• Which of the above script processes sound familiar to you? (I have an uncomfortable shiver of recognition about Almost and Open-ended.)
  • If you do recognise a script, how has it played out in your career?
  • Do you recognise these scripts from any of your clients? If so, what did you do about them?
  • How many games of ‘Why Don’t You…Yes But’ have you played?

Further reading

  • Stewart, I. & Joines, V. (2002) TA Today: A New Introduction to Transactional Analysis. Lifespace Publishing.
  • See this article on TA Games at Work.

Related post: Mine! All Mine!


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  1. #1 by Vinny on 8 February 2010 - 13:08

    I think that with many of these scripts, the “Vinny as a child” technique may work.
    When I was little (and to be honest, not much has changed) I was very annoying and would constantly bug my parents with the question:
    “But why?”
    “And why is that?”
    (please note the tone of voice of an irritating young boy)

    I think that this technique (without the tone of voice) could be a good one to use when countering many of these scripts.

    This technique is used in Cognitive Behavioural Therapy.
    Basically people think negative thoughts, which affects the way they feel and thus how they then act.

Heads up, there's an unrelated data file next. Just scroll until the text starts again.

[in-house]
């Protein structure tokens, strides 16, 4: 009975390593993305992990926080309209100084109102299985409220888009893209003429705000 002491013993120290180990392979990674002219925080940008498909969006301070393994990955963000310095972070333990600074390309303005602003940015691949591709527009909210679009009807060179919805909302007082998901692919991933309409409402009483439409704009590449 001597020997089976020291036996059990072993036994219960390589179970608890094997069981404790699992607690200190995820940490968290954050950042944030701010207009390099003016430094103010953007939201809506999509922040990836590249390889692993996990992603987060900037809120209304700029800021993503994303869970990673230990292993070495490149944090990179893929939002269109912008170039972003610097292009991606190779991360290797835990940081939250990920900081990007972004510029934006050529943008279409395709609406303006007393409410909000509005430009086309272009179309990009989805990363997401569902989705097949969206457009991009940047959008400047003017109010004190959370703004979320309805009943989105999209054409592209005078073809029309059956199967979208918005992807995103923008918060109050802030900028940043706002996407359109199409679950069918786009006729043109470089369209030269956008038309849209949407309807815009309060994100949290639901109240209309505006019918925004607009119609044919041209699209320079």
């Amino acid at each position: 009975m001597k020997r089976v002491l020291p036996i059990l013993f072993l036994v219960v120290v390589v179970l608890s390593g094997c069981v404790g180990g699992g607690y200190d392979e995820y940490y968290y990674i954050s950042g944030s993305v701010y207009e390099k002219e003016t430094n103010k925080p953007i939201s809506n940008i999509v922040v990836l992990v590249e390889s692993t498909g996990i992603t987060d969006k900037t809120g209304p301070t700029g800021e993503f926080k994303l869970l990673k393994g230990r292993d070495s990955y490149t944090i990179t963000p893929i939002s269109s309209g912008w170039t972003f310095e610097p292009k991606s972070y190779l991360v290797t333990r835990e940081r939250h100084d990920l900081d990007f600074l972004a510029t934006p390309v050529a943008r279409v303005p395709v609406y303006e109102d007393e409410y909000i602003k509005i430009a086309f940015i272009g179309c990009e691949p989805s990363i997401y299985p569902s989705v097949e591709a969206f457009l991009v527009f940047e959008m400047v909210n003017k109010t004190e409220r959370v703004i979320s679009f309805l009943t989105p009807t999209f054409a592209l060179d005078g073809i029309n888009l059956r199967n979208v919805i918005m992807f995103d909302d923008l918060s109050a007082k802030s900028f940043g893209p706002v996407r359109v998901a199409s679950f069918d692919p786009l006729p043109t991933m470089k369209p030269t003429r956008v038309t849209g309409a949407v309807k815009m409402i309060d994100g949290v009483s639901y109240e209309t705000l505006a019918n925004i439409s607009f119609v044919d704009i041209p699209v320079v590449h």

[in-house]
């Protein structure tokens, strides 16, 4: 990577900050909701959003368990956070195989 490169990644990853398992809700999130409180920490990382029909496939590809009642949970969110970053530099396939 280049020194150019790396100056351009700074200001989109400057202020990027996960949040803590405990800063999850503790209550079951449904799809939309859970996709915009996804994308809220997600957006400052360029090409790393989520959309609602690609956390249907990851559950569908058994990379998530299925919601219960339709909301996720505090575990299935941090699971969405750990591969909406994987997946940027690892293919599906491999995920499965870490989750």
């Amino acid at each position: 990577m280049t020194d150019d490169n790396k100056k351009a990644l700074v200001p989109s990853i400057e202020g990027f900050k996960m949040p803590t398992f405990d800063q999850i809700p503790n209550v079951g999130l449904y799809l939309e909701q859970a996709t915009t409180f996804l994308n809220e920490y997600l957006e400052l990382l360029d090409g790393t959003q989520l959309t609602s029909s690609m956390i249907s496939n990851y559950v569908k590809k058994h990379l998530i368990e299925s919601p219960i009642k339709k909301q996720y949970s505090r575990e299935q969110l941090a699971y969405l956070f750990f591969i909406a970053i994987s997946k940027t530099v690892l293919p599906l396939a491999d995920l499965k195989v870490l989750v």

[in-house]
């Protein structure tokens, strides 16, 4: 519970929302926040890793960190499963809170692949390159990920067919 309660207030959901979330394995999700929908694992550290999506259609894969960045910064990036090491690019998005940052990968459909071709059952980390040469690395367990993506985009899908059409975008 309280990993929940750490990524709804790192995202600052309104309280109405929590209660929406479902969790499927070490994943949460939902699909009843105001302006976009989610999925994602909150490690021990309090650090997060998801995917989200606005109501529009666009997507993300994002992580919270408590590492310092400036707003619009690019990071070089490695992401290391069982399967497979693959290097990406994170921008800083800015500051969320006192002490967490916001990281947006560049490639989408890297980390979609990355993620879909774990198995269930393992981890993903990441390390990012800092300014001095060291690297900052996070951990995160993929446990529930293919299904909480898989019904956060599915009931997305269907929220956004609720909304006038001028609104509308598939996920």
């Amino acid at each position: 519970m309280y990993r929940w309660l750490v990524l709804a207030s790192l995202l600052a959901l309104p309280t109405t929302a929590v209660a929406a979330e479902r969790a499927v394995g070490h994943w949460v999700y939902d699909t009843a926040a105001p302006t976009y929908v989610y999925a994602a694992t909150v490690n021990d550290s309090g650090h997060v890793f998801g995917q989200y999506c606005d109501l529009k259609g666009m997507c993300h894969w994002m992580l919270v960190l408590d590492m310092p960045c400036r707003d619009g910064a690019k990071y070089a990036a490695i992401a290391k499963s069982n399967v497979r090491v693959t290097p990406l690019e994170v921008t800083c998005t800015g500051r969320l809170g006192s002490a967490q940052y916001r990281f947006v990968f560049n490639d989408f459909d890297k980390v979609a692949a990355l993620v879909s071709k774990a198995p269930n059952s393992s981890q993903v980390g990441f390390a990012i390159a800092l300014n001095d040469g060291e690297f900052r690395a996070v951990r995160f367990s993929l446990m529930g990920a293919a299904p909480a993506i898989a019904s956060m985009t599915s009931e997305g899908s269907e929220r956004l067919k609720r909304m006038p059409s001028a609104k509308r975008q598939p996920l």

If you can identify these thoughts or the patterns of thoughts (scripts) and examine them closely, they can begin to break down. With fewer negative thoughts, they then feel better and act more positively.

    So act like an annoying child and start challenging their scripts.

    • #2 by David Winter on 8 February 2010 - 20:44

      It takes management gurus years to come up with an approach like that. Five-year-olds got there first!

  2. #3 by Tristram Hooley on 10 February 2010 - 13:58

    Thanks for that – that is a useful starter on Transactional Analysis. It is something that I’ve heard quite a bit about but never really got to grips with.

    For some reason I’ve got TA filed in my head as being academically a bit suspect. Am I wrong on this? Is there an empirical basis for the claim that people use these kinds of strategies to avoid or delay making decisions.

    Just flapping around really. I always think you learn more about something by understanding why people have criticised it.

    • #4 by David Winter on 10 February 2010 - 17:32

      I always wonder if the ‘academically suspect’ label has been applied because Berne and his followers use everyday language for their concepts rather than multisylabic jargon. For example, the whole ‘I’m OK, You’re OK’ framework (the OK Corral) is virtually identical to the much more academically acceptable adult attachment framework (Anxious and Avoidant). Things with unfamiliar words have better face credibility with academics.

      I think Berne himself was very careful to say that the stuff in TA is only a working model which helps to explain rather than an objective truth which can be proved or disproved.

      For me I think it is useful to help people to recognise things that happen in interpersonal relationships and have a label for them. Even if the labels aren’t the absolutely most accurate labels there could be, they are better than no labels. Once you have the labels in place you can then work creatively with them and understand their limitations.